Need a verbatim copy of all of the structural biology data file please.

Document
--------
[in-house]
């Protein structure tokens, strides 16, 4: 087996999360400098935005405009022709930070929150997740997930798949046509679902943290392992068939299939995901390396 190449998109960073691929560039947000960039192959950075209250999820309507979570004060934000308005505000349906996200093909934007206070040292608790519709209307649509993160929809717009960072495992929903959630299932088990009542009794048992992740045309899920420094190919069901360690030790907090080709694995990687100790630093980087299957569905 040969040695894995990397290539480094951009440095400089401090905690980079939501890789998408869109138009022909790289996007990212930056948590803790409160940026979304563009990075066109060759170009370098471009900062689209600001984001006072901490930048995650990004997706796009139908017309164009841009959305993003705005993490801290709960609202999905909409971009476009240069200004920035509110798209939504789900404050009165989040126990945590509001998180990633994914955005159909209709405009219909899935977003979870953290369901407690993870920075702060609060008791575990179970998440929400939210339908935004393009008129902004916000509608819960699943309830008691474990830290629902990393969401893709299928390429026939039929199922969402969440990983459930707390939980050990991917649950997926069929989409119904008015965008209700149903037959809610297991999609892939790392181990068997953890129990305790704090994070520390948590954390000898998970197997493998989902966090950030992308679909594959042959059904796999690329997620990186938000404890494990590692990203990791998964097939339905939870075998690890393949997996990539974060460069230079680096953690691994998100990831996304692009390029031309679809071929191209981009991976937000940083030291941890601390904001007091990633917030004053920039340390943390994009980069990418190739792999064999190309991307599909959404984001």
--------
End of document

[in-house]
């Protein structure tokens, strides 16, 4: 087996999360400098935005405009022709930070929150997740997930798949046509679902943290392992068939299939995901390396 190449998109960073691929560039947000960039192959950075209250999820309507979570004060934000308005505000349906996200093909934007206070040292608790519709209307649509993160929809717009960072495992929903959630299932088990009542009794048992992740045309899920420094190919069901360690030790907090080709694995990687100790630093980087299957569905 040969040695894995990397290539480094951009440095400089401090905690980079939501890789998408869109138009022909790289996007990212930056948590803790409160940026979304563009990075066109060759170009370098471009900062689209600001984001006072901490930048995650990004997706796009139908017309164009841009959305993003705005993490801290709960609202999905909409971009476009240069200004920035509110798209939504789900404050009165989040126990945590509001998180990633994914955005159909209709405009219909899935977003979870953290369901407690993870920075702060609060008791575990179970998440929400939210339908935004393009008129902004916000509608819960699943309830008691474990830290629902990393969401893709299928390429026939039929199922969402969440990983459930707390939980050990991917649950997926069929989409119904008015965008209700149903037959809610297991999609892939790392181990068997953890129990305790704090994070520390948590954390000898998970197997493998989902966090950030992308679909594959042959059904796999690329997620990186938000404890494990590692990203990791998964097939339905939870075998690890393949997996990539974060460069230079680096953690691994998100990831996304692009390029031309679809071929191209981009991976937000940083030291941890601390904001007091990633917030004053920039340390943390994009980069990418190739792999064999190309991307599909959404984001």